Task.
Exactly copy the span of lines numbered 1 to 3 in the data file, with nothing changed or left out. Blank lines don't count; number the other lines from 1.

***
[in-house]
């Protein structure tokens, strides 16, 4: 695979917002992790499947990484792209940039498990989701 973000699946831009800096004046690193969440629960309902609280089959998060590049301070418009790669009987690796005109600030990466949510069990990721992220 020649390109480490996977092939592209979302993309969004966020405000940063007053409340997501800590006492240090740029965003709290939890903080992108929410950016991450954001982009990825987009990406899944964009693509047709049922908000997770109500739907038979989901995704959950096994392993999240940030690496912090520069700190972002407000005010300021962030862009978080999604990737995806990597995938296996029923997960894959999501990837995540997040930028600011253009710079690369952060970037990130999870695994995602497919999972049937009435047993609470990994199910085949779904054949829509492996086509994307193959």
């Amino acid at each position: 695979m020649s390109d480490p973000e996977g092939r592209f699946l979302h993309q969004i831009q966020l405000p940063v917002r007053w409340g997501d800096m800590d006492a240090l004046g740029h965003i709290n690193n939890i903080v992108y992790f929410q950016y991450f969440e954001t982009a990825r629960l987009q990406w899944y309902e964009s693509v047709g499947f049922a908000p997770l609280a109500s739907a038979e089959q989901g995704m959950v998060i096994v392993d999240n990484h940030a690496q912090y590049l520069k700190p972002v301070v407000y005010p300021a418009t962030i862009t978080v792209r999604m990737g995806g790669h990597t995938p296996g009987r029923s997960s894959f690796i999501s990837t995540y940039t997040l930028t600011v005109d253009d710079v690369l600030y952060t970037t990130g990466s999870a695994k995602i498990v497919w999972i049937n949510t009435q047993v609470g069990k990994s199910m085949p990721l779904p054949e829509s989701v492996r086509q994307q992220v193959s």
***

[in-house]
């Protein structure tokens, strides 16, 4: 695979917002992790499947990484792209940039498990989701 973000699946831009800096004046690193969440629960309902609280089959998060590049301070418009790669009987690796005109600030990466949510069990990721992220 020649390109480490996977092939592209979302993309969004966020405000940063007053409340997501800590006492240090740029965003709290939890903080992108929410950016991450954001982009990825987009990406899944964009693509047709049922908000997770109500739907038979989901995704959950096994392993999240940030690496912090520069700190972002407000005010300021962030862009978080999604990737995806990597995938296996029923997960894959999501990837995540997040930028600011253009710079690369952060970037990130999870695994995602497919999972049937009435047993609470990994199910085949779904054949829509492996086509994307193959």
């Amino acid at each position: 695979m020649s390109d480490p973000e996977g092939r592209f699946l979302h993309q969004i831009q966020l405000p940063v917002r007053w409340g997501d800096m800590d006492a240090l004046g740029h965003i709290n690193n939890i903080v992108y992790f929410q950016y991450f969440e954001t982009a990825r629960l987009q990406w899944y309902e964009s693509v047709g499947f049922a908000p997770l609280a109500s739907a038979e089959q989901g995704m959950v998060i096994v392993d999240n990484h940030a690496q912090y590049l520069k700190p972002v301070v407000y005010p300021a418009t962030i862009t978080v792209r999604m990737g995806g790669h990597t995938p296996g009987r029923s997960s894959f690796i999501s990837t995540y940039t997040l930028t600011v005109d253009d710079v690369l600030y952060t970037t990130g990466s999870a695994k995602i498990v497919w999972i049937n949510t009435q047993v609470g069990k990994s199910m085949p990721l779904p054949e829509s989701v492996r086509q994307q992220v193959s």